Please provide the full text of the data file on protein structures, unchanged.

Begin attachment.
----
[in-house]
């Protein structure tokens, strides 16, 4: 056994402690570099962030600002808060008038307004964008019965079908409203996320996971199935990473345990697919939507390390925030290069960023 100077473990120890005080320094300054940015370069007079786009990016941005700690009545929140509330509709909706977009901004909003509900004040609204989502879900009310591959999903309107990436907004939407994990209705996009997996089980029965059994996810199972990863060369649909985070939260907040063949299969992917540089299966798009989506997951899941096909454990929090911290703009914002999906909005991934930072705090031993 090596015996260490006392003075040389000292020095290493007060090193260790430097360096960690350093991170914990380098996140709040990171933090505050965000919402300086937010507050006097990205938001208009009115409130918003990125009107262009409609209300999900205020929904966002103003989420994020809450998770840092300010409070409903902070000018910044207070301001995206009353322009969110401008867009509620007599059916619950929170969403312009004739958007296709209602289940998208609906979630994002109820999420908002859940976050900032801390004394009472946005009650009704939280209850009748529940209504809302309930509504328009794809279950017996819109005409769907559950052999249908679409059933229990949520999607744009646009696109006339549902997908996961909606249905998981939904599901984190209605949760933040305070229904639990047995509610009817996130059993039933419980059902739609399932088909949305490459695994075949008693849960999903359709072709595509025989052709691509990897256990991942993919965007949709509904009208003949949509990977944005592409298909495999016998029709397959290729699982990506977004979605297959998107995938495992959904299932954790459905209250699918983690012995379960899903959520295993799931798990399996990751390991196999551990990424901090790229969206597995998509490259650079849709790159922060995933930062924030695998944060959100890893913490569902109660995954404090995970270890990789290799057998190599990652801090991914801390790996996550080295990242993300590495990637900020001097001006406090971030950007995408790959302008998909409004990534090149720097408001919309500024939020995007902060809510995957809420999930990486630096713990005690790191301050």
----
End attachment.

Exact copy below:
[in-house]
């Protein structure tokens, strides 16, 4: 056994402690570099962030600002808060008038307004964008019965079908409203996320996971199935990473345990697919939507390390925030290069960023 100077473990120890005080320094300054940015370069007079786009990016941005700690009545929140509330509709909706977009901004909003509900004040609204989502879900009310591959999903309107990436907004939407994990209705996009997996089980029965059994996810199972990863060369649909985070939260907040063949299969992917540089299966798009989506997951899941096909454990929090911290703009914002999906909005991934930072705090031993 090596015996260490006392003075040389000292020095290493007060090193260790430097360096960690350093991170914990380098996140709040990171933090505050965000919402300086937010507050006097990205938001208009009115409130918003990125009107262009409609209300999900205020929904966002103003989420994020809450998770840092300010409070409903902070000018910044207070301001995206009353322009969110401008867009509620007599059916619950929170969403312009004739958007296709209602289940998208609906979630994002109820999420908002859940976050900032801390004394009472946005009650009704939280209850009748529940209504809302309930509504328009794809279950017996819109005409769907559950052999249908679409059933229990949520999607744009646009696109006339549902997908996961909606249905998981939904599901984190209605949760933040305070229904639990047995509610009817996130059993039933419980059902739609399932088909949305490459695994075949008693849960999903359709072709595509025989052709691509990897256990991942993919965007949709509904009208003949949509990977944005592409298909495999016998029709397959290729699982990506977004979605297959998107995938495992959904299932954790459905209250699918983690012995379960899903959520295993799931798990399996990751390991196999551990990424901090790229969206597995998509490259650079849709790159922060995933930062924030695998944060959100890893913490569902109660995954404090995970270890990789290799057998190599990652801090991914801390790996996550080295990242993300590495990637900020001097001006406090971030950007995408790959302008998909409004990534090149720097408001919309500024939020995007902060809510995957809420999930990486630096713990005690790191301050």